Having trained with Sempai Mark and finding success in the local and Canadian tournaments, I was eager to find exceptional fighters my age and elevate my own skill. When Shihan offered me the opportunity in December of 2017, I jumped at the opportunity. Of course, none of this would have happened without my parents major support and active participation over my decade of training. Whether it be the insanely stupid amount of miles they have driven to and from, the unconditional support from the sidelines, the volunteering, or the fees spent on tournaments or classes, none of it would have been possible without them! 


We had very little time to prepare―11 months to be exact. I haven’t trained seriously nor competed since we changed organizations back in 2015, so I was already belated in terms of skill and experience. In-training with Shihan Tats and Sempai Mark, we focused heavily on what I couldn’t do myself such as technique, stamina, and endurance. We followed a consistent and brutal regime of the infamous Nakamura combo among other drills in a rotating schedule that developed technique, speed, and power. The end of each session included hard sparring and conditioning, such as toughing the knuckles on wood or rolling a barbell on the shin. On my own time, I spent a couple of days in the gym a week doing a 5X5 program to develop muscle mass and strength. By the time the tournament came by, I put on 15 lbs of muscle.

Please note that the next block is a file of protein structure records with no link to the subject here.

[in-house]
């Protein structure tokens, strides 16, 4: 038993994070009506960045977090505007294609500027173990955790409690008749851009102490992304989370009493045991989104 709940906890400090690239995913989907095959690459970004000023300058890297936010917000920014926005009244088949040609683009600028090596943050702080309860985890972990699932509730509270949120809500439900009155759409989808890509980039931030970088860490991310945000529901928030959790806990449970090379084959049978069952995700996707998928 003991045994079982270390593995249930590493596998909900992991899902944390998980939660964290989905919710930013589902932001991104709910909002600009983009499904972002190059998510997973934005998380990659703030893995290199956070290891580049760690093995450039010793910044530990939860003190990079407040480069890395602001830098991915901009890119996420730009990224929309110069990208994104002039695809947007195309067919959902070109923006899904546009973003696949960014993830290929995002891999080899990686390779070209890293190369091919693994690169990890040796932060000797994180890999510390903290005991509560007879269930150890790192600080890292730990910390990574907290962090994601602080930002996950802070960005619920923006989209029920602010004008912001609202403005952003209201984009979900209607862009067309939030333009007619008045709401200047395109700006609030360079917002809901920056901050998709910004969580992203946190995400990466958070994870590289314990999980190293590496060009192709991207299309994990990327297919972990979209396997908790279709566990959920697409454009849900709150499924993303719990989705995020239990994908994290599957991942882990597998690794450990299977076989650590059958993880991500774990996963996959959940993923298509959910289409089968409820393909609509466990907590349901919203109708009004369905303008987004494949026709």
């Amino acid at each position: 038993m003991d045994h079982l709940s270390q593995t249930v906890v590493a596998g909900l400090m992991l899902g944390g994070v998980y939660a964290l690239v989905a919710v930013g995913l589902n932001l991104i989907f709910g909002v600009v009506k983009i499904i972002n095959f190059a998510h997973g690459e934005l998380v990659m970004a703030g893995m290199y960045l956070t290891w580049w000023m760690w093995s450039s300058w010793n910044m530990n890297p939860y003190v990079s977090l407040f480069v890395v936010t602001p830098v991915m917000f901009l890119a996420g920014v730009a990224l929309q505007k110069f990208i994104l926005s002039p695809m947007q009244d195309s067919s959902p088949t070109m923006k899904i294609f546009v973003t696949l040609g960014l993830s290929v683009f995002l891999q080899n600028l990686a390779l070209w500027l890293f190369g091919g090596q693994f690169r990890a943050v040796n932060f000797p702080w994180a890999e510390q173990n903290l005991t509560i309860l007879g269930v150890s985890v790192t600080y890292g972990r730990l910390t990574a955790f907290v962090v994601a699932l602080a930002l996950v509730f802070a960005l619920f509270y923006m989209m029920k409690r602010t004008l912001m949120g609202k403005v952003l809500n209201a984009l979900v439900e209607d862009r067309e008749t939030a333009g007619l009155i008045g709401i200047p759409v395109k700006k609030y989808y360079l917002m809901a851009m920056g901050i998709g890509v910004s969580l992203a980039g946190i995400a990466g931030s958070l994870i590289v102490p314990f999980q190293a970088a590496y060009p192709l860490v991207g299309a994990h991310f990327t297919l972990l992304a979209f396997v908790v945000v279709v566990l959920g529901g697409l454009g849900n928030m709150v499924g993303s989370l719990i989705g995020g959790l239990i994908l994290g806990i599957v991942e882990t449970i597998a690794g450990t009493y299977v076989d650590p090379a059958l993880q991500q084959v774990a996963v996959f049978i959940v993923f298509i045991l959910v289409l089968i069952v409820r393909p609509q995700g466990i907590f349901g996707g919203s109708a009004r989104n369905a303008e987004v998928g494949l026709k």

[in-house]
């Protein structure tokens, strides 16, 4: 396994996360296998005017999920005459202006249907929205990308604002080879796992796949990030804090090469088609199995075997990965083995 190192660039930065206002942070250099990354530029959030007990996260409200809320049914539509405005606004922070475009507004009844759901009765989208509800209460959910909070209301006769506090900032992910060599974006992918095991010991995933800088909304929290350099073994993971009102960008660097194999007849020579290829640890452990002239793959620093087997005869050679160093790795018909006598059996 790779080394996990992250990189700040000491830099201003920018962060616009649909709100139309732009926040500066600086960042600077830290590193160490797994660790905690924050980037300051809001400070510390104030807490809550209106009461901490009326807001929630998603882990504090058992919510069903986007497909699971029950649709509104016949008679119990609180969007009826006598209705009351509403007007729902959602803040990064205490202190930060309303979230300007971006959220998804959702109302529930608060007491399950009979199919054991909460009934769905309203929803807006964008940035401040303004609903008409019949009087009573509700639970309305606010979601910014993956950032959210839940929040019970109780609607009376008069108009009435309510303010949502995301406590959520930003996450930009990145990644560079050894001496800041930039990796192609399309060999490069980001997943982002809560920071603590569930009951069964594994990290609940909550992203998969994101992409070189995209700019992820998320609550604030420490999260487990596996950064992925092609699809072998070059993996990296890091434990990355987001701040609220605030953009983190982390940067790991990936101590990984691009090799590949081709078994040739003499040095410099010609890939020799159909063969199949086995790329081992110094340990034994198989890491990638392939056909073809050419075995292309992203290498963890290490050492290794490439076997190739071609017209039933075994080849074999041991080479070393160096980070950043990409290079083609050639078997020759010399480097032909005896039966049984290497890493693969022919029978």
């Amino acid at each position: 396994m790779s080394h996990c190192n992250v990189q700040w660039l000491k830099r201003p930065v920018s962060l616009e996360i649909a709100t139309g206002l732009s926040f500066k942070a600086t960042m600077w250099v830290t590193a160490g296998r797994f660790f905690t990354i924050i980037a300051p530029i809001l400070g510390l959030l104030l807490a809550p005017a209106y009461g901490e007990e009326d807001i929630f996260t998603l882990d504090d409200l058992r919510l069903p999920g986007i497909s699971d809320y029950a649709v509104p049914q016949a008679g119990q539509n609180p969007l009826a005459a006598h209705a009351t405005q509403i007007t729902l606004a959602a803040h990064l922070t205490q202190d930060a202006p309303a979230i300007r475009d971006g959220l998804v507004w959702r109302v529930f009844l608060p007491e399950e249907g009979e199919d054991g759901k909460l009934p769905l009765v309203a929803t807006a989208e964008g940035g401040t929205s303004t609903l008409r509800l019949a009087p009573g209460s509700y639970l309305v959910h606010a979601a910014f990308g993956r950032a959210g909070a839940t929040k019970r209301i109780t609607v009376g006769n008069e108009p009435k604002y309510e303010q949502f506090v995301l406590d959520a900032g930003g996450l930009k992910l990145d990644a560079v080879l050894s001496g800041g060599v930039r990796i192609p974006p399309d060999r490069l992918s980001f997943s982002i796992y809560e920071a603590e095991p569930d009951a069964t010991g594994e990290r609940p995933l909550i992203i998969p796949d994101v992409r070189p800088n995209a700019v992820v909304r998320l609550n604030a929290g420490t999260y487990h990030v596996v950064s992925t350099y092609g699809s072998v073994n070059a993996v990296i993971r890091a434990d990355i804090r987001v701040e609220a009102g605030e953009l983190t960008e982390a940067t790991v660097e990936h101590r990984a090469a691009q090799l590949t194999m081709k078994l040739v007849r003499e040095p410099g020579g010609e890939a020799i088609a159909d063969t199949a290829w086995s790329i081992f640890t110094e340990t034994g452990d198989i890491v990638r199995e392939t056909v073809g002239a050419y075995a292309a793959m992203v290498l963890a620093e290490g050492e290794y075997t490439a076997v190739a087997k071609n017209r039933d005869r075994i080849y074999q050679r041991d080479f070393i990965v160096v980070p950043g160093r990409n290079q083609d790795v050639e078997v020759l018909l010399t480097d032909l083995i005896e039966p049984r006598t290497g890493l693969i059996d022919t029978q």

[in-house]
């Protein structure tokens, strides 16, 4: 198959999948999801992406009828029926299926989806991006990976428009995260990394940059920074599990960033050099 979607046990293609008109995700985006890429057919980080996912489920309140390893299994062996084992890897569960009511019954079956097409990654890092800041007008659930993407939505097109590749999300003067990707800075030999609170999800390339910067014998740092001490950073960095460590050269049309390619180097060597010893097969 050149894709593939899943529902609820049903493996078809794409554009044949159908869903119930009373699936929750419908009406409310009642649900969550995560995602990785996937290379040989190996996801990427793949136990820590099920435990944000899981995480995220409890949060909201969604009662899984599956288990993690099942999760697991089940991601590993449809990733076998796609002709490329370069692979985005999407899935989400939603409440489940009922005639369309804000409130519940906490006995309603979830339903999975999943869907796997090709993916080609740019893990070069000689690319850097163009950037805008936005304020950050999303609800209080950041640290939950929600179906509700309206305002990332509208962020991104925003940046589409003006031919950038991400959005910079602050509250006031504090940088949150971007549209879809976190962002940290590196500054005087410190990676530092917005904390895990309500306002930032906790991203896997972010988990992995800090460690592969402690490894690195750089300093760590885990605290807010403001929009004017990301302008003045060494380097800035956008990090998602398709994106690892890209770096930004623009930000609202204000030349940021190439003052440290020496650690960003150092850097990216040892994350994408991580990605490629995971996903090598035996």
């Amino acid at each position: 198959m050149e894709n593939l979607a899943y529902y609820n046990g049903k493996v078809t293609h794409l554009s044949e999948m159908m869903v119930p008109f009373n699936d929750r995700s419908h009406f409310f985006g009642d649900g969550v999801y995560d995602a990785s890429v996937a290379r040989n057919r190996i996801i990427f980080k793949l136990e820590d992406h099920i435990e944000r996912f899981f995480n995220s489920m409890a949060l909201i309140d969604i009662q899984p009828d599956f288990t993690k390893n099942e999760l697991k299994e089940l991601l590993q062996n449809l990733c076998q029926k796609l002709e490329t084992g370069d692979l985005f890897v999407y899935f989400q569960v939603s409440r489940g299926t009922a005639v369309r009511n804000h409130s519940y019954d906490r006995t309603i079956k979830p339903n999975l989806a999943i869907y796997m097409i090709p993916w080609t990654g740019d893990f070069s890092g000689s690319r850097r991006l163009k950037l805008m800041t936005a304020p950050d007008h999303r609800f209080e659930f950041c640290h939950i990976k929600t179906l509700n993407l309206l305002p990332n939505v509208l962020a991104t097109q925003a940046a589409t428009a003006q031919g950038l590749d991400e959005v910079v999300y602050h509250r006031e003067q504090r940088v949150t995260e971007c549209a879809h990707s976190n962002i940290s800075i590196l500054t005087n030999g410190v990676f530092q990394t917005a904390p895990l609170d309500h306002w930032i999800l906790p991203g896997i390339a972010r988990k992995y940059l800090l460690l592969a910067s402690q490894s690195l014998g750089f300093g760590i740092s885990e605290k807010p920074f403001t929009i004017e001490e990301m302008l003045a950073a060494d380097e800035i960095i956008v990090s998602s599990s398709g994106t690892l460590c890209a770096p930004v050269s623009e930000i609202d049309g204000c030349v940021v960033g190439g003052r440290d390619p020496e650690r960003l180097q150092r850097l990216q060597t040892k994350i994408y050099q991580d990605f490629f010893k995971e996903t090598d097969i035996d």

"Of course, none of this would have happened without my parents major support and active participation over my decade of training. "


Q5. You had a tough match with a Japanese fighter from Honbu. How did you feel and perform throughout the tournament?


As soon as the whistle blew, my athletic high kicked in and I was throwing things I’d usually never do in training but felt strangely natural. The first minute in, I felt strong and had it going. My low kicks were buckling his legs and definitely feeling the weight of my punches. But this is where my lack of experience caught up to me. He started using the space and time to his advantage and evaded me more and more while I tried to chase and throw in a number of techniques before the main round finished. By the time the round ended, I was far more exhausted than I usually am―most likely from the onsen the night before and still tired from the traveling.